Philips to launch pneumonia Dx wearable to prevent child deaths in poorer countries

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Children's Automated Respiration Monitor--Courtesy of Philips

Pneumonia is the most common killer of young children globally. Almost one million childhood deaths are attributed to the disease annually. That's why in 2011 UNICEF issued a call for product innovation to create a respiratory monitor; it then offered a more detailed target product profile for a device in 2014. Now, Royal Philips ($PHG) is almost ready to launch its Children's Automated Respiration Monitor that is designed to address those needs.

The conglomerate said it expects to launch the device during the second quarter of 2016; it is currently under review for a CE mark. Currently, poorly equipped healthcare workers must conduct their own one-minute count via a visual inspection of a child's breaths. But it can be tough to achieve an accurate count given the difficulties of detecting shallow breaths in addition to the various distractions in the healthcare environment.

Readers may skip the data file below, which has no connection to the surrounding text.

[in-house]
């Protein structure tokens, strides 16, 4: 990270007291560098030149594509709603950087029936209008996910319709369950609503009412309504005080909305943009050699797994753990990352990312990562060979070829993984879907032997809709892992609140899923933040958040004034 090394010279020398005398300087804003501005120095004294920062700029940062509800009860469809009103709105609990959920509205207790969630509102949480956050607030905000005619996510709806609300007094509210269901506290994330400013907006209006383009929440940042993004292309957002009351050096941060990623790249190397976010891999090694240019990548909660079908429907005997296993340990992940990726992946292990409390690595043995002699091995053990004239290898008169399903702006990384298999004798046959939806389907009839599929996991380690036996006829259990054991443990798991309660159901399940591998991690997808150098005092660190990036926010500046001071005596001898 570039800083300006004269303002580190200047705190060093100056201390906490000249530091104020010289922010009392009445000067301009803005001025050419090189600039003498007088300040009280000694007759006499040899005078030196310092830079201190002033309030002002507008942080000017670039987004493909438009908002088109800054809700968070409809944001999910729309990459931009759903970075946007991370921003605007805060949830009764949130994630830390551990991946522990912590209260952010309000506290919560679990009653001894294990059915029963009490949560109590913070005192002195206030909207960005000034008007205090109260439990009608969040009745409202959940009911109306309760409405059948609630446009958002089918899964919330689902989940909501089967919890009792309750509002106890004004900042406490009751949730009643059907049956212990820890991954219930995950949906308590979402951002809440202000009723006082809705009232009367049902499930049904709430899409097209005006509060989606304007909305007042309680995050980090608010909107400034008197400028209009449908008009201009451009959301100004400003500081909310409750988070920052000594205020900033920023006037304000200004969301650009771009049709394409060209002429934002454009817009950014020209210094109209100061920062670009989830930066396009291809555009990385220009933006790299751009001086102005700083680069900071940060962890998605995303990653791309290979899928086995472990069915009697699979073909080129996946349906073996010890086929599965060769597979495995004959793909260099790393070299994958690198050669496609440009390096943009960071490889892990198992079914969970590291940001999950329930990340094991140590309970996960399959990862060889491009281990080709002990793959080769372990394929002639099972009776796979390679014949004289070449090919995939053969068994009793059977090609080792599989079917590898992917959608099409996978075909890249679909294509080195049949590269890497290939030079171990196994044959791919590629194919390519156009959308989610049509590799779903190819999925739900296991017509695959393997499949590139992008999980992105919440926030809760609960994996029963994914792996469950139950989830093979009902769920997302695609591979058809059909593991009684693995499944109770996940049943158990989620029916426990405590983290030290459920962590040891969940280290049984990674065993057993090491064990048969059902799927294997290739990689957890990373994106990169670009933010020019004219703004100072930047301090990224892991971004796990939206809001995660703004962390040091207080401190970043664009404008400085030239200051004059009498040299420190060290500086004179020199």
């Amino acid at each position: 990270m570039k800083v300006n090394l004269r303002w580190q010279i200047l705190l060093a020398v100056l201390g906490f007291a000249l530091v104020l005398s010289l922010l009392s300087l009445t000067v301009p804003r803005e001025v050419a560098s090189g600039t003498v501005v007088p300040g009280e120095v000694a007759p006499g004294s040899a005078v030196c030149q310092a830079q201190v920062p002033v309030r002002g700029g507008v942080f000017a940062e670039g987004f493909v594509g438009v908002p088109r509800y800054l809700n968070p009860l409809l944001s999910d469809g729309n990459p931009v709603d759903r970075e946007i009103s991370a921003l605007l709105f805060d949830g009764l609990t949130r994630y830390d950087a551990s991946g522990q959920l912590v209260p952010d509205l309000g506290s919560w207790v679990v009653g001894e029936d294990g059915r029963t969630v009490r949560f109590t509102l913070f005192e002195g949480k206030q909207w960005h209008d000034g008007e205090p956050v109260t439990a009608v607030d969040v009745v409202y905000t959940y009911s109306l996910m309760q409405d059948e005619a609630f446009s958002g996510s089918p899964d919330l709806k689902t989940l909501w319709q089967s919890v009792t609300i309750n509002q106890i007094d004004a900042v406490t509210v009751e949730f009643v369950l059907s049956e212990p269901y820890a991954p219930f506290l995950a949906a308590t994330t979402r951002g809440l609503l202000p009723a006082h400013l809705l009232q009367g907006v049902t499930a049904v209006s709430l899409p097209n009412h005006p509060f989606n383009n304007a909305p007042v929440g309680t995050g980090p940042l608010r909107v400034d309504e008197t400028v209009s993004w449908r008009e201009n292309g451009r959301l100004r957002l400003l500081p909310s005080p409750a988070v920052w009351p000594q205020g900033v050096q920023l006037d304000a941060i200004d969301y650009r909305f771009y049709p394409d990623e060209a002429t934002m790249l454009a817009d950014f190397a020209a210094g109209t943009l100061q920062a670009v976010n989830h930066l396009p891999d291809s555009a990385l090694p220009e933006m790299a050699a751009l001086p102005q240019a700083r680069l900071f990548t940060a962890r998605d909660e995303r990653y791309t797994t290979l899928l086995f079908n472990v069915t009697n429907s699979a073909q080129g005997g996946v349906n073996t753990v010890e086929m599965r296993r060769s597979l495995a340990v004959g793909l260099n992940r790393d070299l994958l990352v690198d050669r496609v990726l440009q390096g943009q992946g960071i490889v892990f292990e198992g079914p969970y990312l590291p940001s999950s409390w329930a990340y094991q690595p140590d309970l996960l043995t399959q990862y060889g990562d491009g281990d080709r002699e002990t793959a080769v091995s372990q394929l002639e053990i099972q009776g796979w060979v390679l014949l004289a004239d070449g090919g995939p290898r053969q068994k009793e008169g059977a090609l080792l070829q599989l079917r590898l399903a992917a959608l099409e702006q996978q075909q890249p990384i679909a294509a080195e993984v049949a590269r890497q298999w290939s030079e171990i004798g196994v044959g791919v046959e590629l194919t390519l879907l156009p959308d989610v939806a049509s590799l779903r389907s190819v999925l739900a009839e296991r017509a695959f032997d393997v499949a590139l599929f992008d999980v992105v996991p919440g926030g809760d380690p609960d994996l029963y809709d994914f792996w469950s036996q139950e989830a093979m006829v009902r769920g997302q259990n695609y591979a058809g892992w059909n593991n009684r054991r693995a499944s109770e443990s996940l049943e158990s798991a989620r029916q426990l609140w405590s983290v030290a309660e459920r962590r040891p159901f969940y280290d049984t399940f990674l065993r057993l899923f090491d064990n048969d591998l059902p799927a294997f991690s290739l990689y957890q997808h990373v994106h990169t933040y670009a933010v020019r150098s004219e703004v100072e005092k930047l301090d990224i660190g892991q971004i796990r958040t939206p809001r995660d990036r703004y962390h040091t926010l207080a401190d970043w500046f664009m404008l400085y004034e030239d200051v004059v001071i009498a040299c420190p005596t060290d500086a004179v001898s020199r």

"The Philips Children's Automated Respiration Monitor will be a game changer in diagnosing and treating pneumonia," Salim Sadruddin, Senior Child Health Advisor at non-governmental organization Save the Children, said in a statement. "If we can remove the subjectivity associated with health workers counting breaths, we can improve the quality of treatment and help improve patient outcomes."

The chest monitor converts movements that are detected by accelerometers into an accurate breath count using specific algorithms. Not only does it give a number of breaths, but it also offers data on and analysis of the speed of breathing. Breath speed is a key vitals diagnostic for pneumonia based on World Health Organization's guidelines.

More accurate breath monitoring is expected to enable healthcare workers to better establish which patients are most in need and to offer them interventions, such as antibiotics. But it won't, of course, enable them to distinguish the underlying pathogen causing the illness.

The Philips monitor was developed as part of collaboration between its corporate Innovation Hubs around the world including those in Nairobi, Kenya; Eindhoven, the Netherlands; and Bangalore, India.

"Philips' vision is to improve people's lives through meaningful innovation", said J.J. van Dongen, CEO of Philips Africa. "The population growth is highest in emerging markets like Africa and South East Asia, and innovation can help drive sustainable solutions that bridge the divide between the privileged and lesser privileged sections of society to improve the quality of life at all levels."

Editor's Note: An earlier version of this article incorrectly described the monitor as wrist-worn. It is, in fact, a chest strap monitor.

- here is the announcement

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